Staying socially connected is really important right now. In addition to other challenges teachers face during COVID, working from home and being physically isolated from other teachers and staff can add to this stress. Just as you may be doing with friends or family, make an effort to stay connected to the teaching community you used to engage with every day.
Try to schedule a regular check-in with colleagues, once a day or once a week. This can be a way to support each other and talk through common challenges you face, like ways to adapt education plans, or responding to parent communications and concerns. In addition to talking about possible solutions to challenges, simply sharing your frustrations with a trusted colleague may help to release some of your stress. And these check-ins don’t have to be limited to work topics – work/life balance is something many are struggling with right now.
Another option is to form a teacher support group that can meet regularly to share stories, struggles, and ideas. Research suggests that peer-support group discussions can help to prevent and lessen feelings of burnout.
Read more on staying connected and self-care from California Teachers Association.
If you’re working remotely right now, and you have a pet, take advantage of it! Pets can provide mental health benefits to their human companions, and entire families. If you’re teaching from home, just imagine how much your pet will enjoy the extra attention, too. The added cuddles could do you both some good. And your pet doesn’t necessarily need to be a “furry friend” – there’s research to suggest that even pet fish can make a difference.
Managing finances, keeping your home or workspace clean and orderly, and setting up schedules isn’t always included in conversations on self-care. But think about it, especially if you are teaching from home. When chores are in disarray, it increases stress. If it’s a challenge to manage the necessities of everyday life, when will you find the time to relax?
Whether it involves spreadsheets, closet organizers, a rotating cleaning schedule, or prepping dinner in advance for the whole week – finding the most effective ways that work for you to keep your life in order is essential in caring for yourself.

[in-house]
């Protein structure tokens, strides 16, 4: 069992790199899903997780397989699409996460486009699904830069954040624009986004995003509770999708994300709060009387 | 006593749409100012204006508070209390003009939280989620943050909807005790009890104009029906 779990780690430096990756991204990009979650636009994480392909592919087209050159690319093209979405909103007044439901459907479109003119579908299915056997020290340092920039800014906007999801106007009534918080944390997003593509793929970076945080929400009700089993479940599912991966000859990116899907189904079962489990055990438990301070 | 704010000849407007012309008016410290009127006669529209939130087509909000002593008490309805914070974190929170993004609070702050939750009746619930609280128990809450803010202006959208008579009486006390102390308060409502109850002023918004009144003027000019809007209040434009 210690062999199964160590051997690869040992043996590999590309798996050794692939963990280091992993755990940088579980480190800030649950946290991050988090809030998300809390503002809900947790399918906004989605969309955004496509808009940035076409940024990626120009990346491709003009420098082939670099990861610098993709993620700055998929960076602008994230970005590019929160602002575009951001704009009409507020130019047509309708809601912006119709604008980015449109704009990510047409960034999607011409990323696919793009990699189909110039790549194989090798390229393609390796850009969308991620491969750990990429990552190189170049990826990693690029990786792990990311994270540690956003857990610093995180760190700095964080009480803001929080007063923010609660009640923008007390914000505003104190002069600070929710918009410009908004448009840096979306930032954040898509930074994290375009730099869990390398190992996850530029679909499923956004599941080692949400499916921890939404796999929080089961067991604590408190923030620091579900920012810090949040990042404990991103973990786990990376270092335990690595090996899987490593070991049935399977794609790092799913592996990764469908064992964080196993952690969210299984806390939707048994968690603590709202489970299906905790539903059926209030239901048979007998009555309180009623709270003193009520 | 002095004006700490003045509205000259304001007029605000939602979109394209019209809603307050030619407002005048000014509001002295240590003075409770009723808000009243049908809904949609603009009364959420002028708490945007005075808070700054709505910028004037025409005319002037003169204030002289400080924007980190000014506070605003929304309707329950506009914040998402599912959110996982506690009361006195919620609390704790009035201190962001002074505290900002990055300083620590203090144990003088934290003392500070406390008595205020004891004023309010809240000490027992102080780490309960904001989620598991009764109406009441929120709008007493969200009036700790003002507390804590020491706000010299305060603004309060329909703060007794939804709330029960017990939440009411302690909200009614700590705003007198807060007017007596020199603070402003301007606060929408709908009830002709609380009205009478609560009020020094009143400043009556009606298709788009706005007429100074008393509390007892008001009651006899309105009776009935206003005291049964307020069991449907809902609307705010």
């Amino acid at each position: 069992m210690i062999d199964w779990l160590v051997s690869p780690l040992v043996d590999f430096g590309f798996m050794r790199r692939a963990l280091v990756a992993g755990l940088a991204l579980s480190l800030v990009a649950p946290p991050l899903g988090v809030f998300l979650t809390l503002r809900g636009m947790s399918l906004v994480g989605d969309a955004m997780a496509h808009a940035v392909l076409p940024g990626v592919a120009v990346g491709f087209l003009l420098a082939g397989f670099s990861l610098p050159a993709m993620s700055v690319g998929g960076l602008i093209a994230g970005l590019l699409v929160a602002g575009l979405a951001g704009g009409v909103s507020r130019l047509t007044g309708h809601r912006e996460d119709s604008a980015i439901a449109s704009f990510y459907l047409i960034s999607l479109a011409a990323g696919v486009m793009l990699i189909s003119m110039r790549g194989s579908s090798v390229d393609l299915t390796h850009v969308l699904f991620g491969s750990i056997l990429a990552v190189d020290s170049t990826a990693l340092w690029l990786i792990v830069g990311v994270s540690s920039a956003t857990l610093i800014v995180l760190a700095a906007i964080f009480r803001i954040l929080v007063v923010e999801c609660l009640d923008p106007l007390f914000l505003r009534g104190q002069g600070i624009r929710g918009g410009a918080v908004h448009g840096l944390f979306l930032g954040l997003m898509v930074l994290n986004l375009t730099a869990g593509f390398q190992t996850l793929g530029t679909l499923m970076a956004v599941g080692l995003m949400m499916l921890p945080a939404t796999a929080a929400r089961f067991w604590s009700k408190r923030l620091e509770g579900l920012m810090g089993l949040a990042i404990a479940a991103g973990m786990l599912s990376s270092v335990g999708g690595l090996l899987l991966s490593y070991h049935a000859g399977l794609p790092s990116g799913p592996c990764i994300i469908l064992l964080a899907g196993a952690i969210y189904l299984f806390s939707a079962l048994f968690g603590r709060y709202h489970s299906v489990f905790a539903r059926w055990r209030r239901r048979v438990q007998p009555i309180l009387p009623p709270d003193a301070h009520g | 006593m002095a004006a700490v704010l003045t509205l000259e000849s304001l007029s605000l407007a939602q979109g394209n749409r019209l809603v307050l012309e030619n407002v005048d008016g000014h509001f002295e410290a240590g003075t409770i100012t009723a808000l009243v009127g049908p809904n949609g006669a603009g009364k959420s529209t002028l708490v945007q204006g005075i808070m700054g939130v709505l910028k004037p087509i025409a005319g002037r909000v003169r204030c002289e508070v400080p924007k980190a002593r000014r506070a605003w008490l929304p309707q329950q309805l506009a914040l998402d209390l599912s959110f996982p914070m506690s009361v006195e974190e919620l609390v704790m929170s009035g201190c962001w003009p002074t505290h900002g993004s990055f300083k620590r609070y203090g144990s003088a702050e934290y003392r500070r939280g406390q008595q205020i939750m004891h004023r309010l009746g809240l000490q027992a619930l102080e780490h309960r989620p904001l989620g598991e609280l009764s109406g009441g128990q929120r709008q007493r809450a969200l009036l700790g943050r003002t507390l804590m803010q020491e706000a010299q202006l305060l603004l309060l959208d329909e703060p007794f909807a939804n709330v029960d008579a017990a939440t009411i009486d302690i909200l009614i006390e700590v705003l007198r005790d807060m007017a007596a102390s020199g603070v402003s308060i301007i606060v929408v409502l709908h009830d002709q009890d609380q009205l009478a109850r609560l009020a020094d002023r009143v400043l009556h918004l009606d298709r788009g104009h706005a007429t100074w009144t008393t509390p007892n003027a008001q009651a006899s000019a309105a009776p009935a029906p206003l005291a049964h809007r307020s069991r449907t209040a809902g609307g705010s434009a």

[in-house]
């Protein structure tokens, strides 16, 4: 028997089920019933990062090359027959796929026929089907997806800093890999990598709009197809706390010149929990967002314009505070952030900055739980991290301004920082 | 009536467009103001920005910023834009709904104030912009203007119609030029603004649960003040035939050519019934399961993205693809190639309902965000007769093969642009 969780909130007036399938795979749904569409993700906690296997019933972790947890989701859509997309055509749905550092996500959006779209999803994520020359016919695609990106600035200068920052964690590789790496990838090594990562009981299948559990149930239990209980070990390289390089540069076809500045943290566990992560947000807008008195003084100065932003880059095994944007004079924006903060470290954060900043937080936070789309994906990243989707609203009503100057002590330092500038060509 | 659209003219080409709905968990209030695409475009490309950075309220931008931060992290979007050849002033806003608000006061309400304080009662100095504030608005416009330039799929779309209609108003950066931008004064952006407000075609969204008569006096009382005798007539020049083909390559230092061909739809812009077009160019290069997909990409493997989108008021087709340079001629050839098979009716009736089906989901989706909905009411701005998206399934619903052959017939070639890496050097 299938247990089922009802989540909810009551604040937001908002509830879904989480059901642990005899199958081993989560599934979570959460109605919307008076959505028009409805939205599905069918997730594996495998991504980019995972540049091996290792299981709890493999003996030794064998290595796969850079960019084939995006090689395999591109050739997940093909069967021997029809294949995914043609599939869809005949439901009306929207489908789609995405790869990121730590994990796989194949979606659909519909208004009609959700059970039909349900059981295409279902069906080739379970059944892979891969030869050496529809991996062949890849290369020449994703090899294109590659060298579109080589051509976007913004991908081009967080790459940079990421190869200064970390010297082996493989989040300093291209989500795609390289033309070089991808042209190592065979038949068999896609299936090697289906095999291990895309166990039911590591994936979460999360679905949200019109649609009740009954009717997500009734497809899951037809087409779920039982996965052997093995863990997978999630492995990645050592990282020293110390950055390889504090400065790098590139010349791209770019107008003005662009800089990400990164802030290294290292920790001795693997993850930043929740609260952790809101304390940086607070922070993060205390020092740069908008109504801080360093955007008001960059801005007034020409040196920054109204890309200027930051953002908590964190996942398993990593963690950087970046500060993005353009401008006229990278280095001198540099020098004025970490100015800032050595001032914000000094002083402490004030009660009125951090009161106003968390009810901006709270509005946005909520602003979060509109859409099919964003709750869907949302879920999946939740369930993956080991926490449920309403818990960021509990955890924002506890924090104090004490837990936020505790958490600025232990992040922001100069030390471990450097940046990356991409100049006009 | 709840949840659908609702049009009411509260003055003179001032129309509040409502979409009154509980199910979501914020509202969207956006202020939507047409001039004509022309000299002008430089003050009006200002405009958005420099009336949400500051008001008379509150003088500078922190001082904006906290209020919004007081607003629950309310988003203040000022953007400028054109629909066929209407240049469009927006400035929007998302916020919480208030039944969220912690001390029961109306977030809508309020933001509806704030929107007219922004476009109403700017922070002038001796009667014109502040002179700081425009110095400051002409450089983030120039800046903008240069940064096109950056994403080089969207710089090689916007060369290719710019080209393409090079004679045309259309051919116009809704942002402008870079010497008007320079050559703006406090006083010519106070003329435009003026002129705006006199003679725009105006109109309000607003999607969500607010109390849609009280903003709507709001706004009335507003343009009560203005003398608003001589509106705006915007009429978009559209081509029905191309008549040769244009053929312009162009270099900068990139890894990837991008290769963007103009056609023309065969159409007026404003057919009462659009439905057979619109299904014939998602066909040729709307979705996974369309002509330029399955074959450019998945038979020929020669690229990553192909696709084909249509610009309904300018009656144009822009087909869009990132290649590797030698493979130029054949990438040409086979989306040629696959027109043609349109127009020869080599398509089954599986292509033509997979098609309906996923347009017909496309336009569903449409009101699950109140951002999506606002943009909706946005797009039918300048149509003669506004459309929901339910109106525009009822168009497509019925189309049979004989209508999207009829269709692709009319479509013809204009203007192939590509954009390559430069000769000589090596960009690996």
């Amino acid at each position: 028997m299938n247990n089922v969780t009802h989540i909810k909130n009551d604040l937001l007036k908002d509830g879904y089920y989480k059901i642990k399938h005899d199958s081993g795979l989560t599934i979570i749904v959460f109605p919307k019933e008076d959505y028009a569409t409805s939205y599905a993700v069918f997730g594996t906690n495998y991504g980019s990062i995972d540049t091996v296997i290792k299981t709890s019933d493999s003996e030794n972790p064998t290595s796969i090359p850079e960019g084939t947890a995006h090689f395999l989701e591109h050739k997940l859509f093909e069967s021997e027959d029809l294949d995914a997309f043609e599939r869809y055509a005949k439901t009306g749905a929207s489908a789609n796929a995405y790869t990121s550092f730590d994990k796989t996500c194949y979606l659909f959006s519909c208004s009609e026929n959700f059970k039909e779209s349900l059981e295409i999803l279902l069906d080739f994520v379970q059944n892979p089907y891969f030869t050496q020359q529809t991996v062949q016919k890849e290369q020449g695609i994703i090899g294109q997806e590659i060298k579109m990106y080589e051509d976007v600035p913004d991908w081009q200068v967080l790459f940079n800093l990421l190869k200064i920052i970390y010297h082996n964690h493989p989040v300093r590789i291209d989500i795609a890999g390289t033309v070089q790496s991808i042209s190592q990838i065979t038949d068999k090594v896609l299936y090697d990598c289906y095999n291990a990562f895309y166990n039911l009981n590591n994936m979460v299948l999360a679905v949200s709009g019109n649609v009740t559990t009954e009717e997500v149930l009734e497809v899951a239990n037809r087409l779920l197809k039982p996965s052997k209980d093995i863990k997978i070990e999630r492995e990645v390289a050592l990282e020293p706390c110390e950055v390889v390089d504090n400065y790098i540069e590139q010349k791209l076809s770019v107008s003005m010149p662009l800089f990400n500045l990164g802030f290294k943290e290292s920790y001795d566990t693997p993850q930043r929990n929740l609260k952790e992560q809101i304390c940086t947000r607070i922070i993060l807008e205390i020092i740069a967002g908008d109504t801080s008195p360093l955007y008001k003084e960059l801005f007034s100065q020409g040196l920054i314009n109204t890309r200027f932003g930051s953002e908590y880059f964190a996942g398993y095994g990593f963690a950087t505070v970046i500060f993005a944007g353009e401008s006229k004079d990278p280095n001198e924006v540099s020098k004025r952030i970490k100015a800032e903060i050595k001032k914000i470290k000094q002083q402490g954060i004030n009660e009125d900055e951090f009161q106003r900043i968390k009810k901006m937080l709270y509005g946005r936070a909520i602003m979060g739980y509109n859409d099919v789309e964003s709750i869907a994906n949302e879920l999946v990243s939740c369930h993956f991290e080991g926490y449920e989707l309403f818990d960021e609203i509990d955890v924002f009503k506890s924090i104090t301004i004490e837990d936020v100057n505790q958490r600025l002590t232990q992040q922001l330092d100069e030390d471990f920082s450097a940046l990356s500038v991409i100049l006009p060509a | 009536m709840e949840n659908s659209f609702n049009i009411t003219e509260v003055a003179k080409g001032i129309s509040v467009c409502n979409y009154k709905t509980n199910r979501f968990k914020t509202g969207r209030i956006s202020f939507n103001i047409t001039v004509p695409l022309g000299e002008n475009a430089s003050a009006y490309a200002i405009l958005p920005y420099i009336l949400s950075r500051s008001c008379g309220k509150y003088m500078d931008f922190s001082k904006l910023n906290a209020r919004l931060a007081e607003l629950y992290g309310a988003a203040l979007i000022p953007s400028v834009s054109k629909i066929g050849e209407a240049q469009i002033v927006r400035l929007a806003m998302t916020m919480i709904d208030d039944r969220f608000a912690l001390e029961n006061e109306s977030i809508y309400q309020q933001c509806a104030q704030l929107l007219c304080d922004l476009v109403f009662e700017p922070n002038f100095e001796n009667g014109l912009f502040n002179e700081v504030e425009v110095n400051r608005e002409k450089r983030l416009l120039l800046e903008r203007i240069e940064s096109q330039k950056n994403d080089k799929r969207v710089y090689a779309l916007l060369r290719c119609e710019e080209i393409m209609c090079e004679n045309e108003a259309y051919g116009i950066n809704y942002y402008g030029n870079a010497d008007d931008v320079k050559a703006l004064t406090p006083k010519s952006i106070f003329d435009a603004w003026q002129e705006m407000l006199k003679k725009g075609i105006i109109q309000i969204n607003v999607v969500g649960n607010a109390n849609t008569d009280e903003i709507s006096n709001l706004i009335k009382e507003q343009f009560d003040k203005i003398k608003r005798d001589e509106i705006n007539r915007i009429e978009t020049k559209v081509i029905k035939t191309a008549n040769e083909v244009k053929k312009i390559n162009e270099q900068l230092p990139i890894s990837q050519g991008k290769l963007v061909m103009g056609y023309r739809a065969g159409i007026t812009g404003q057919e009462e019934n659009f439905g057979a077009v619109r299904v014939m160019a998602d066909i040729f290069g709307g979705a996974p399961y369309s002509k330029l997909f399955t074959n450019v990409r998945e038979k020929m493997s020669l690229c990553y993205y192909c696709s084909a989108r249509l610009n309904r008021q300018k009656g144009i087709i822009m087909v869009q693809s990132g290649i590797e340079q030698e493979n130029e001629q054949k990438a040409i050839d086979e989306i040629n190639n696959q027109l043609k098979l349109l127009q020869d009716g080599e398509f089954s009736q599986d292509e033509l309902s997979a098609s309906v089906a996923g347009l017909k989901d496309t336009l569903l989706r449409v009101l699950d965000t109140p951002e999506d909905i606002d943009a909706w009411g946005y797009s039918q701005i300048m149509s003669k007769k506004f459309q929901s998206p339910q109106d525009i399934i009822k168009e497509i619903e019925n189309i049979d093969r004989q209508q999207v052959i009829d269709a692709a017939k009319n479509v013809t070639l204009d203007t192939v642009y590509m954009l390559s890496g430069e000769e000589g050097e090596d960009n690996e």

When it comes to self-care, remember self-compassion! Being kind to yourself can help you to control anxiety and remain in a calmer state of being. As a teacher, you play a special role in making a difference in the lives of young people, every day. You support their learning and academics, their social-emotional growth, their self-esteem, and more. Take time to reflect on this.
Even small moments – the student who looks forward to your class each day, or the “thank you” comment you received from a parent – are moments to reflect on and feel good about. You chose this work for a reason, and celebrating your successes is not just well-deserved, but important to your well-being. Remember, too, that your successes go beyond the classroom.
Sometimes it is really important to get a formal consultation. In your role as a teacher, a colleague or more senior mentor might be able to talk you through a specific work challenge you’re facing. But when feelings of depression, anxiety, or stress begin to regularly interfere with work and life, scheduling an appointment with a mental health professional may be extremely valuable.
Many people during this pandemic have struggled with mental health challenges. Asking for help is a sign of strength! Most schools have in-house psychologists or social workers you can talk with for a referral, or you can always go to your primary care physician to obtain a referral.
You can also connect with the SAMHSA’s National Helpline at 1-800-662-HELP (4357). SAMHSA’s National Helpline is a free, confidential, 24/7, 365-day-a-year treatment referral and information service (in English and Spanish) for individuals and families facing mental health or substance use disorders.